Babakhan finds that planning fun activities for kids that begin earlier in the day during the final days of summer can also help bedtime run smoother.
For little kids, create a picture schedule of the morning routine
For many parents, back to school also means a return to a highly organized morning routine. To help little kids acclimate, Jenna Palumbo, LCPC, a child and adolescent therapist, suggests parents create a “picture schedule.''
“You can buy a magnet board or print a free schedule off Pinterest, but I like customizing it for my clients using clip art and Microsoft Word,” says Palumbo. “Try to keep it at nine steps or less and make sure you're giving your input and letting your child make recommendations for what should be in the morning schedule, too.”
Once you have the steps written out, Palumbo recommends sitting down with your child and allowing them to pick and choose which clip art pictures they think look most like them or which one they like the most. You can kind pictures to use by googling, ‘clip art kid brushing teeth’ (or showering, walking to school bus, packing lunch, etc.),” says Palumbo. “If your child is artsy, you can even have them draw their schedule. Next, write below each picture what time the activity should be completed by. Then, it gets printed and put up in a couple places around the house. I recommend bathroom mirror, back of bedroom door and kitchen fridge.”
If your child liked this process, Palumbo suggests making an evening schedule, too.
Your child may be nervous. Talk to them and empower them.
Back to school can not only be stressful for parents, it can be stressful for kids.
“More than anything else, talking with your child about the upcoming change and transition can eliminate or lessen the inevitable back-to-school jitters that children experience,” says Babakhan. “Normalizing their feelings, and letting them know that most, if not all, students feel the same way before a new school year can help a child feel less anxious. A new classroom with a new teacher can bring upon feelings of vulnerability, so why not validate those, as well as give the child a mission, like befriending another child that is sitting alone on the playground or at lunch? When we educate our children about the power they have to be a friend on that first day, and make that their goal, it empowers them to face uncertainties with confidence."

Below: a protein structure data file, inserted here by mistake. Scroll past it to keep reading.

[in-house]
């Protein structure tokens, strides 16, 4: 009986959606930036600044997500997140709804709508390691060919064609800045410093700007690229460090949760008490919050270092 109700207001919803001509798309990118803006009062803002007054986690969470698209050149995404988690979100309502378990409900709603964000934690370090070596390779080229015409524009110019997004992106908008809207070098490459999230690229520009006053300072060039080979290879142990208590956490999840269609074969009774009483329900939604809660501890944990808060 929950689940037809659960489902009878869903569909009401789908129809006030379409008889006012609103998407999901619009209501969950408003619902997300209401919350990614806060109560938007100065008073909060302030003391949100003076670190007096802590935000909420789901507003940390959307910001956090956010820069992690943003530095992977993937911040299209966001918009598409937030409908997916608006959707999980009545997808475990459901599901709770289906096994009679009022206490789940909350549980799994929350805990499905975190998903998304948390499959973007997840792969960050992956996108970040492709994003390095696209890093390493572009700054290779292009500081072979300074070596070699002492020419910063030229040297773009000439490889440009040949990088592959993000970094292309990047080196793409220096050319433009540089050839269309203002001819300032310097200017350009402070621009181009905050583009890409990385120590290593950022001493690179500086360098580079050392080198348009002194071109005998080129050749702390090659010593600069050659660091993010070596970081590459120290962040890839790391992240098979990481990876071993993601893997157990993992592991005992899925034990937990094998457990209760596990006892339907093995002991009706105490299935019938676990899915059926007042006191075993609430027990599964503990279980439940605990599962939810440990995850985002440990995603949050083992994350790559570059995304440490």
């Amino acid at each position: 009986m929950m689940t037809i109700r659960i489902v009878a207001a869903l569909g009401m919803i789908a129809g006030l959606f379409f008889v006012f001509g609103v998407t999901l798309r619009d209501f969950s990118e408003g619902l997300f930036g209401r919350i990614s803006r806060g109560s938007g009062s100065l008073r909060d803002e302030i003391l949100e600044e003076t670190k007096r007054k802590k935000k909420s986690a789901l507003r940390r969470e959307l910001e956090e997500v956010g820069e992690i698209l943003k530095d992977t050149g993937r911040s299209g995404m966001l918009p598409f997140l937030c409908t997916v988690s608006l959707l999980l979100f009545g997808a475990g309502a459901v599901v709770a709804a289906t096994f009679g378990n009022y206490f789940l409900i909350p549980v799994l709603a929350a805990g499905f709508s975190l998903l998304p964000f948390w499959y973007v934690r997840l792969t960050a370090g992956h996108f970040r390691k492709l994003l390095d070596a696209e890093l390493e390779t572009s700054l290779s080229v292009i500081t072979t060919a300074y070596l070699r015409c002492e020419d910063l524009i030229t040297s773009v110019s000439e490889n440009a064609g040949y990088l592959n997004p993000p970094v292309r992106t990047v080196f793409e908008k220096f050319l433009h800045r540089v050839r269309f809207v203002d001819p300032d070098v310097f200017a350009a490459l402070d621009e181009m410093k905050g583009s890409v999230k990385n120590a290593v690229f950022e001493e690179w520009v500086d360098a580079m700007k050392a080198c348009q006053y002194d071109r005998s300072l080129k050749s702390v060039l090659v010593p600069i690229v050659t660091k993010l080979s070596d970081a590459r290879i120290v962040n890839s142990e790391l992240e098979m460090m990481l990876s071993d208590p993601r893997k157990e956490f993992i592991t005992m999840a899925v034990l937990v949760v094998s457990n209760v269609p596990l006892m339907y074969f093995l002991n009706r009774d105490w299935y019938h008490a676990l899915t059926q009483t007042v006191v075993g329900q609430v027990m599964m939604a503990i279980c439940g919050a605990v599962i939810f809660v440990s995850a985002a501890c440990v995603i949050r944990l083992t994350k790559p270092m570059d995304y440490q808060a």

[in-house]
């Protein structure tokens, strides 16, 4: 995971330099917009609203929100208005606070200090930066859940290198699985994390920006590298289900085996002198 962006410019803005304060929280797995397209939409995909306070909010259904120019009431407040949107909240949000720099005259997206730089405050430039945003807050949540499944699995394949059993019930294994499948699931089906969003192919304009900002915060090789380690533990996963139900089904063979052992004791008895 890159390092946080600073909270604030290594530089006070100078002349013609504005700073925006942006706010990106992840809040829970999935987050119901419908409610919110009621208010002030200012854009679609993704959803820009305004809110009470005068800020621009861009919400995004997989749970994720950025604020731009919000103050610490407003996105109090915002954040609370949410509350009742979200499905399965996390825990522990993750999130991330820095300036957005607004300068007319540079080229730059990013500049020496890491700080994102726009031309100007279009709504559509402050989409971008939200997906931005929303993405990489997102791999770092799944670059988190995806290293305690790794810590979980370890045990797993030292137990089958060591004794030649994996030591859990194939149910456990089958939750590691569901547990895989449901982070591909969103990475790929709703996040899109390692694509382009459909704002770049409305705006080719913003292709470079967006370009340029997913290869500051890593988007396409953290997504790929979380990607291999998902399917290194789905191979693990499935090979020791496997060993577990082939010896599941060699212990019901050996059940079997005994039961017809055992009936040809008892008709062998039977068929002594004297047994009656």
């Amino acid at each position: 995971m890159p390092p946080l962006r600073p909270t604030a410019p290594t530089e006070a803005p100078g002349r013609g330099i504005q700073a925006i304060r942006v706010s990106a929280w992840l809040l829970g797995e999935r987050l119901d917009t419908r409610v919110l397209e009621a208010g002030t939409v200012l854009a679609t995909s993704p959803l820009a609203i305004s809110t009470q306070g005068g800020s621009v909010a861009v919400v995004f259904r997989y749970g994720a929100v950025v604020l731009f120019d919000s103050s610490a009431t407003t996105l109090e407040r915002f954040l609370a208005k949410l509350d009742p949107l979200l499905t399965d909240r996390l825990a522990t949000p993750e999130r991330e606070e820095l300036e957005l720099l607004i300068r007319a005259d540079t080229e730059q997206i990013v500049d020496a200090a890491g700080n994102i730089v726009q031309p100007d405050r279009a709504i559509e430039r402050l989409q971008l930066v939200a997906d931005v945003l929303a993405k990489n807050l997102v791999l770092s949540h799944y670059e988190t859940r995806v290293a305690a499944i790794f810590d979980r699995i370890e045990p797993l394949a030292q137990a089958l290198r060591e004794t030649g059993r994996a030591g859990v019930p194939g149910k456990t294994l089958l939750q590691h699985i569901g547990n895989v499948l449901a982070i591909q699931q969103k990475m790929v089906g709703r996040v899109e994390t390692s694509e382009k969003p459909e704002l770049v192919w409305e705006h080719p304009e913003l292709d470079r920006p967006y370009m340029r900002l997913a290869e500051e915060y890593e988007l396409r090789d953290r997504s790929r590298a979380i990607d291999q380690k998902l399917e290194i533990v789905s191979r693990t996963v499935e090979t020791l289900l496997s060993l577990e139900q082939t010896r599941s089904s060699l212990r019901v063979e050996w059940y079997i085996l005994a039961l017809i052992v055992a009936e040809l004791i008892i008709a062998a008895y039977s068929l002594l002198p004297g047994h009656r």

Make a list of goals with your kids
One way to empower your kids and help get into a positive mindset about the new school year is to make goals with them.
“Talk with them about what they'd like to accomplish this year, and not just academically,” says Morrison. “What activities would they like to try? What friendships would they like to keep or find? What subjects are they interested in learning more about? Ask them to make a list of ‘What I'd Like To Do In [X] Grade This Year’ and encourage them to return to it every now and then. This is one way we show our children it's okay to dream big.”
Clear your schedule the evening of the first day back in school
After all this prep and planning, you may have already been planning a quiet evening at home following the kids’ first day back in school, but if not, go ahead and clear your schedule now.
“A few things are inevitable following the first day of school: Exhausted kids and paperwork,” says Lauren Tingley, an elementary teacher and mom of two. “While that could be a recipe for disaster, clearing your schedule will help you reduce stress and be able to be available to help your child decompress after their first long day back at school. If you plan ahead of time you will be prepared and make the teacher happy by sending [paperwork] back in the next day.”